• If you see a new clump starting to grow, dig it out with a sharpshooter spade. The roots will be in one tight mass. Remove the mass and you will have removed the clump.

• Straight glyphosate herbicides (no other active ingredients) will kill the clumps out. Unfortunately, they also kill your desirable grass at the same time, so you must be precise in applying them.

• Spot treat with a pump sprayer at low pressure, applying the herbicide directly to the dallisgrass foliage.

• Or apply the herbicide with a foam rubber paintbrush, using care not to dribble it over desirable plants.

• Or (my favorite tip from a FB friend): Cut the bottom out of an empty one-gallon milk jug. Remove the top. Position the jug over each clump, then spray into the jug, taking care not to let the weedkiller dribble outside the jug in the process.

• There are no herbicides you can use to kill dallisgrass in existing turf. MSMA used to be available, but it was withdrawn from the market several years ago.

• Pre-emergent weedkillers would help, but only to stop seeds that are being produced. Mow frequently and that problem won’t happen. Use the other techniques to eliminate the mature clumps and you’ll get to the finish line faster.

Dallisgrass in completely dormant bermuda lawn in mid-winter.

An alternative option for the really brave:
(This is not something you’ll hear me recommending very often. It requires astute awareness of the homeowner.)
Commercial landscapers will occasionally apply glyphosate-only weedkiller to dallisgrass clumps while lawns are completely dormant. Chance of damage to the lawn is reduced, but it must be done before bermuda runners start to turn green. Try a small patch first, then wait a few days to see if you like the results.

Posted by Neil Sperry

Smooth and Downy Brome Identification and Control

In the early spring before Kentucky bluegrass breaks dormancy and after Kentucky bluegrass shut down for the season in the fall, smooth brome stands out as a course textured patch in your lawn, sod farm, golf course rough, or sports field. During the growing season, its color and texture are comparable to Kentucky bluegrass and is not as much of a nuisance.

Both brome species (Smooth and Downy) can act as weeds in high quality turf areas. Smooth brome has many desirable characteristics to function as a useful turfgrass species; however, its poor density limits the use to low-maintenance areas.

There are several identification traits distinguishing brome grass from many other weeds. The sheath is nearly closed, giving it a V-neck sweater appearance. Brome has a rolled vernation, hairy sheaths and blades as well as a distinctive “watermark” (or W-shaped) on its leaves as seen below in Photo 1. Its spindly-natured leaves, small membranous ligule, and winter annual growth habit can usually identify Downy brome. Brome spreads rapidly by its extension rhizome system and its seeds are often carried by wind/birds from low maintenance areas to well-maintained turf.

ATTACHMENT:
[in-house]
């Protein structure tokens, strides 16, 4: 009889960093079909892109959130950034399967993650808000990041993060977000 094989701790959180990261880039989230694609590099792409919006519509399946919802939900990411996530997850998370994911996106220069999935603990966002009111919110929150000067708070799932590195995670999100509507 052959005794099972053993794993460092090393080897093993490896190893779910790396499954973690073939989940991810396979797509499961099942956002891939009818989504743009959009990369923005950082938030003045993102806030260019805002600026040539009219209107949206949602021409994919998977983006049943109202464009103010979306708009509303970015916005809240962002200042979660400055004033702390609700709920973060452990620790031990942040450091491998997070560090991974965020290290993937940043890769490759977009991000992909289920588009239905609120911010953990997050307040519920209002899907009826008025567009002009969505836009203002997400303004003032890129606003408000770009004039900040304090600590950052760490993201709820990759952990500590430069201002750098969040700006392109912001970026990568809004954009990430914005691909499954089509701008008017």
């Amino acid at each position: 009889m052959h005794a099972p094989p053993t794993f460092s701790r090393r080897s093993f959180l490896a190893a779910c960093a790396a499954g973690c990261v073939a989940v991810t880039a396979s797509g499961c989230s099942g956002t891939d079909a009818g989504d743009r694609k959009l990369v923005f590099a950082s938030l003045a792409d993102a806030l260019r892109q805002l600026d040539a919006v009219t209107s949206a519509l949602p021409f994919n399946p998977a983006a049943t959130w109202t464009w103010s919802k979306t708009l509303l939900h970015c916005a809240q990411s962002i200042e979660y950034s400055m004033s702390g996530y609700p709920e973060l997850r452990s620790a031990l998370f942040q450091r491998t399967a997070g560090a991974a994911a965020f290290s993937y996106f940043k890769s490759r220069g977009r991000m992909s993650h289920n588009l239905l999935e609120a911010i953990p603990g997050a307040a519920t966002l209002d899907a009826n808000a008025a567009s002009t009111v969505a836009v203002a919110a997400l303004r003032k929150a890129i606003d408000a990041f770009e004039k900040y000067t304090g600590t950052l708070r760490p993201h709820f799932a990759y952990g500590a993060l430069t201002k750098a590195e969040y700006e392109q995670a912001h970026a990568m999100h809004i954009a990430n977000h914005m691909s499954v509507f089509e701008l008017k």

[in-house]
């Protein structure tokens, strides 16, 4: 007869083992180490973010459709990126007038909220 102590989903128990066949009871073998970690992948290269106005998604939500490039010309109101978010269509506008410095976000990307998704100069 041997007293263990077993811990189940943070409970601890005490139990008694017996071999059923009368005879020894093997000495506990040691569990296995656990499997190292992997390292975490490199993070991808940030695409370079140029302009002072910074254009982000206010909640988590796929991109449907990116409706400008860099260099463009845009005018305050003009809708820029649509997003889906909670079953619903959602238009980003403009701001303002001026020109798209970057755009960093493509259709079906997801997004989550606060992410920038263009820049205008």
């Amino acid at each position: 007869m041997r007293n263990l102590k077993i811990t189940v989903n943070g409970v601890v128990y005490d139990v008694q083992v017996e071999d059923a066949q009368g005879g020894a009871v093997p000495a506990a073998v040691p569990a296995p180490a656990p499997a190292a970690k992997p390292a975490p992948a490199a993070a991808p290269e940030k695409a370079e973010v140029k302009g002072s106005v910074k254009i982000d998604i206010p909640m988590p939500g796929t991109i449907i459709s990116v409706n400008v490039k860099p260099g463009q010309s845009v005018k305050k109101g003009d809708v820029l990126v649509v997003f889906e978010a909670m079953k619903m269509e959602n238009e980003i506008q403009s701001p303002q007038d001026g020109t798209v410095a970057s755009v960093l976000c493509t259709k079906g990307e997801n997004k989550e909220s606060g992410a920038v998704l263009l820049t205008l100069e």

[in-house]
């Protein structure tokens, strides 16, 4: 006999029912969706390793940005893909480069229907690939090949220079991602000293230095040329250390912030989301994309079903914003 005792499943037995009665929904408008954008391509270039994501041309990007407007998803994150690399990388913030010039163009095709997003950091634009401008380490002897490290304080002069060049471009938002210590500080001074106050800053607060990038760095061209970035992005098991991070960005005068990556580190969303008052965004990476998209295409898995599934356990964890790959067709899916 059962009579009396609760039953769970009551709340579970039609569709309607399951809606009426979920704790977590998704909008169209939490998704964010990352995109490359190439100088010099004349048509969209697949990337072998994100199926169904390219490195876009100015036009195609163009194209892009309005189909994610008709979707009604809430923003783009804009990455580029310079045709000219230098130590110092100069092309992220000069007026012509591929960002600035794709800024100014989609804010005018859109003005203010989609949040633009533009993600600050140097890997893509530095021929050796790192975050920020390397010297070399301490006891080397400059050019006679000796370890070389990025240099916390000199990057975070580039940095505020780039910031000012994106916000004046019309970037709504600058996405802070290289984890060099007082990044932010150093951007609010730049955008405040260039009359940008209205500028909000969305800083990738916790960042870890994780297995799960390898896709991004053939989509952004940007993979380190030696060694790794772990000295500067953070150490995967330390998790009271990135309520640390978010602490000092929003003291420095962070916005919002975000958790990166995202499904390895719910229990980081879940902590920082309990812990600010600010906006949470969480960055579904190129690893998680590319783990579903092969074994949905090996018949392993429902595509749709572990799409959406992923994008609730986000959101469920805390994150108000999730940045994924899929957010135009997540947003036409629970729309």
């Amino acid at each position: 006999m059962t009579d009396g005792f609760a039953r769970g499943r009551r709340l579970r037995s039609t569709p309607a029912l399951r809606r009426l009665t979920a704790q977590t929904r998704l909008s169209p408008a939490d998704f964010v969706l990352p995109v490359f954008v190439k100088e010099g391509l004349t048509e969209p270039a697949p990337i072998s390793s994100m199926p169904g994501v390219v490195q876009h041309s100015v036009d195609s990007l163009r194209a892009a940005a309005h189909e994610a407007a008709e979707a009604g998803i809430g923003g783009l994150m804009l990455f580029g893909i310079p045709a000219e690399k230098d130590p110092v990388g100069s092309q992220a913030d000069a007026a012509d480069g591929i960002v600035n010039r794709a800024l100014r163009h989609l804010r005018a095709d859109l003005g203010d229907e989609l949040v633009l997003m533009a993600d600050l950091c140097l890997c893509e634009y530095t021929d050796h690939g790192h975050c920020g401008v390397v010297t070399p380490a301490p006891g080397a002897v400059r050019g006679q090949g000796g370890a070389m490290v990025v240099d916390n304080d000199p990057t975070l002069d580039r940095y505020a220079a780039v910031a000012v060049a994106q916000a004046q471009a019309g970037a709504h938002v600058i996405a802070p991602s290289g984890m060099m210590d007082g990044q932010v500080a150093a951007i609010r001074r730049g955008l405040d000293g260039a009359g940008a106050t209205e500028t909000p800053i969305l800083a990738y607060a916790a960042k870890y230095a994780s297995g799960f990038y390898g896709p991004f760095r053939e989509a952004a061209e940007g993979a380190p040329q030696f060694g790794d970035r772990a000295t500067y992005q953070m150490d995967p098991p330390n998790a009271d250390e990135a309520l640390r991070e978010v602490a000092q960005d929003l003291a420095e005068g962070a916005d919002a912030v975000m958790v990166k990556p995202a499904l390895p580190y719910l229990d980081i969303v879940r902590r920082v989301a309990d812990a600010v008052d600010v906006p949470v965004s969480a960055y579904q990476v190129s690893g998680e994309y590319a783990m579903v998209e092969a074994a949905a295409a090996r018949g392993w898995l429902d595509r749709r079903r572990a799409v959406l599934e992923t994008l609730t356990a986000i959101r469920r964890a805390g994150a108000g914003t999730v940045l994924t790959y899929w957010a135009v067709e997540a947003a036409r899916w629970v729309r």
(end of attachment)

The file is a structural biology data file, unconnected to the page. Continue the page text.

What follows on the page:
There is no guaranteed selective control for Smooth brome in Kentucky bluegrass, creeping bentgrass, or perennial ryegrass turf. Early research from Zac Reicher and Matt Sousek at the University of Nebraska has shown earlier year application (June) rather than (July) will aid in Tenacity control of smooth brome in Kentucky bluegrass. This study will be replicated in 2014 and further data will be passed along as available. Downy brome can be controlled with the preemergence herbicide Siduron and post-emergent Sethoxydim (only for use in established fine fescue stands; tall fescue slightly tolerant).

In most cases, a nonselective, systemic herbicide should be used and multiple applications may be needed to effectively control brome grass.

Photo 1: Smooth bromegrass’s v-neck sheath and “w-shaped” watermark at midway point of leaf blade. Photo courtesy of Stephen K. Barnhart, Iowa State Press (1997).

Photo 2. Picture of Downy brome taken this week at the ISU research station. You can see the v-neck sheath as well as fine hairs.

Smooth Bromegrass

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A few weeks ago, I moved into a new apartment in Brooklyn. What I like best about my new home is its garden. For the first time in 10 years I have a private outdoor space in which to read and relax; the option to grill in my own backyard; and the freedom to sculpt a plot of land—to decide which plants grow where.

As I see it, my garden has three main features: a small stone patio; a few strips of hydrangea, lilies and shrubs; and, in the middle of these floral borders, a rectangle of untamed clover, creeping charlie and various weeds. My first instinct was to uproot all the weeds in the neglected lawn, prepare the soil and seed it with turfgrass. “Are you sure?” one of my landlords asked me as we stood in the backyard shortly before moving day. “I mean, you would have to water it and we don’t have any sprinklers. You’d have to get a lawnmower, too, and store it somewhere.”